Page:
China's Geely Automobile flags costs, chip shortage after 12% drop in 2021 profit – Reuters

The Geely Automobile Holdings logo is pictured at the Auto China 2016 auto show in Beijing, China April 25, 2016. REUTERS/Kim Kyung-Hoon
SHANGHAI, March 23 (Reuters) – Geely Automobile Holdings Ltd (0175.HK) expects rising raw material prices and global chip shortages to pressure its profitability and sales this year, the Chinese company said on Wednesday, after reporting a 12% fall in 2021 profit.
The world's highest-profile Chinese automaker, thanks to its investments in Volvo Cars and Daimler AG , reported a 2021 profit of 4.85 billion yuan ($761.64 million), compared with 5.53 billion yuan in the previous year. Revenue rose 10% to 101.6 billion yuan.
"The intensified competition in China, the rise in raw material prices, other pandemic-related disruptions and global shortages of chip supply have showed no signs of subsiding and should continue to put pressure on the sales performance and profitability of the Group in 2022," Geely Automobile said in a statement.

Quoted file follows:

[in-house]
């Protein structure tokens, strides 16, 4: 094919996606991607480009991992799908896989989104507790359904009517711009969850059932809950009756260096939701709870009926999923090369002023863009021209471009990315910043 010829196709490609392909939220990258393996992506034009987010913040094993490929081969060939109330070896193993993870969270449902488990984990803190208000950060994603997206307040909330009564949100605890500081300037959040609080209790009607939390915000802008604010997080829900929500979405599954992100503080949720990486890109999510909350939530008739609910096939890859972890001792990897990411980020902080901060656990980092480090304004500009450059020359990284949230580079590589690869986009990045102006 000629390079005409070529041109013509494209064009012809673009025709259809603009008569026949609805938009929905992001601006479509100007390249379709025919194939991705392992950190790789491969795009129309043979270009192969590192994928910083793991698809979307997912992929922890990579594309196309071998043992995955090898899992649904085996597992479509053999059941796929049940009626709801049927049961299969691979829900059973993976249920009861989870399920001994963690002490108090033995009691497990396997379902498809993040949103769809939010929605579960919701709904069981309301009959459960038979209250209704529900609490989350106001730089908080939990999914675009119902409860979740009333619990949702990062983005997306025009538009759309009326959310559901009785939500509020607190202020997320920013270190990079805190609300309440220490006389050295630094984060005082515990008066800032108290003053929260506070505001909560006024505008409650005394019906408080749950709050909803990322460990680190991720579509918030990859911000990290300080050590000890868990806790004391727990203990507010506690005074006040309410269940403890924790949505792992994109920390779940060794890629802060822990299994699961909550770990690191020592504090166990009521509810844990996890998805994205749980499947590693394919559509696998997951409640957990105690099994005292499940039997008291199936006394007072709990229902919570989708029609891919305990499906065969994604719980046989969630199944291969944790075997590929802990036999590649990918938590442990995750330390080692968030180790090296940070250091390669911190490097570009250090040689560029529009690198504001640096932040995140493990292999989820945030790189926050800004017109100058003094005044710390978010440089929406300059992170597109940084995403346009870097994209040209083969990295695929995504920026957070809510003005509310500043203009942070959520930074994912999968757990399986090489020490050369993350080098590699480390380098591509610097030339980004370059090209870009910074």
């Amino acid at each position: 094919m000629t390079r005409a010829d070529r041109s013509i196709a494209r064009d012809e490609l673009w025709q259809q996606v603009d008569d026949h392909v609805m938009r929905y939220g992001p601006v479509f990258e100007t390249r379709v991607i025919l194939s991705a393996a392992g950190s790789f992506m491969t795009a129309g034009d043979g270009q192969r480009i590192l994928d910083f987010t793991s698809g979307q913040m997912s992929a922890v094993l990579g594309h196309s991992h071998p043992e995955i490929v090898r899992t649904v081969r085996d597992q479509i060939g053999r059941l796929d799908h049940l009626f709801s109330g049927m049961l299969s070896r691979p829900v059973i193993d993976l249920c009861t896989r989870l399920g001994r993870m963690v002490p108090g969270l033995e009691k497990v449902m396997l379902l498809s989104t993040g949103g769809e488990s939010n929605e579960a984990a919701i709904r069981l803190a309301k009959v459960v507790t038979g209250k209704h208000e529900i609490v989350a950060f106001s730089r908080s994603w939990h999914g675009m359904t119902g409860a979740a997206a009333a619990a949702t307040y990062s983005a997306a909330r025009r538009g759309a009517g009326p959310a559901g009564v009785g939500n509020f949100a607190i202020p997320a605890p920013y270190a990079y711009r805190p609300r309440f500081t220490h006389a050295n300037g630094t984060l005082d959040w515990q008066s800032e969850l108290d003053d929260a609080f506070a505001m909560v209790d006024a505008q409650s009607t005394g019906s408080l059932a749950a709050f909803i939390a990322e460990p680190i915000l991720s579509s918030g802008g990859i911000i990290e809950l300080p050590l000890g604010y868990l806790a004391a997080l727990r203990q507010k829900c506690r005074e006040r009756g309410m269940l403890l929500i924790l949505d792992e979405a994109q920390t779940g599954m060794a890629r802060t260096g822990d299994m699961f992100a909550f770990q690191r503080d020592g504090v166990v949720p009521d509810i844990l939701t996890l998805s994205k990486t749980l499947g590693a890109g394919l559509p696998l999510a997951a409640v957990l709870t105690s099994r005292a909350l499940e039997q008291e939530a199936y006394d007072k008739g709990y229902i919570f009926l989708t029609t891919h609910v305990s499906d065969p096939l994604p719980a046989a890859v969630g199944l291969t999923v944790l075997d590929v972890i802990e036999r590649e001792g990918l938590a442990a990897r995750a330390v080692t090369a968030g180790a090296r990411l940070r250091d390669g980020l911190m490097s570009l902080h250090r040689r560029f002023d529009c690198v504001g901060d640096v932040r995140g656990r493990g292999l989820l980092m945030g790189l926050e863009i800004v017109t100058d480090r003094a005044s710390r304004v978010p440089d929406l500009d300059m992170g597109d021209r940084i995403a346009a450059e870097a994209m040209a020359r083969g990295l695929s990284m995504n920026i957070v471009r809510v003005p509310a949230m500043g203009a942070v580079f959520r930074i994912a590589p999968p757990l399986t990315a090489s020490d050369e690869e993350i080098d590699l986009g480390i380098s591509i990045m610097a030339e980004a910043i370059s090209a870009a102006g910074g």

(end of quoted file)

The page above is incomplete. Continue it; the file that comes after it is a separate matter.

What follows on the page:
Geely Automobile is targeting to sell 24% more vehicles this year, at 1.65 million vehicles, saying it would look to further expand its export sales to new markets in Southeast Asia, the Middle East and western Europe.
The company also recommended payment of a final dividend of HK$0.21 per ordinary share.
China's auto sales grew last year, helped by surging sales of new energy vehicles, but industry executives have warned about the impact of a global shortage of semiconductors and rising raw material prices, which have been exacerbated by supply chain disruptions following Russia's invasion of Ukraine.
Russia calls its actions in Ukraine a "special military operation".
In an earnings call on Wednesday, Geely Auto Group CEO Jerry Gan said the company's reliance on custom chips and globalised supply chains meant the semiconductor shortage had a "quite large effect" on production, an issue Geely would tackle via localisation and in-house chip development, among other measures.
($1=6.3678 Chinese yuan)
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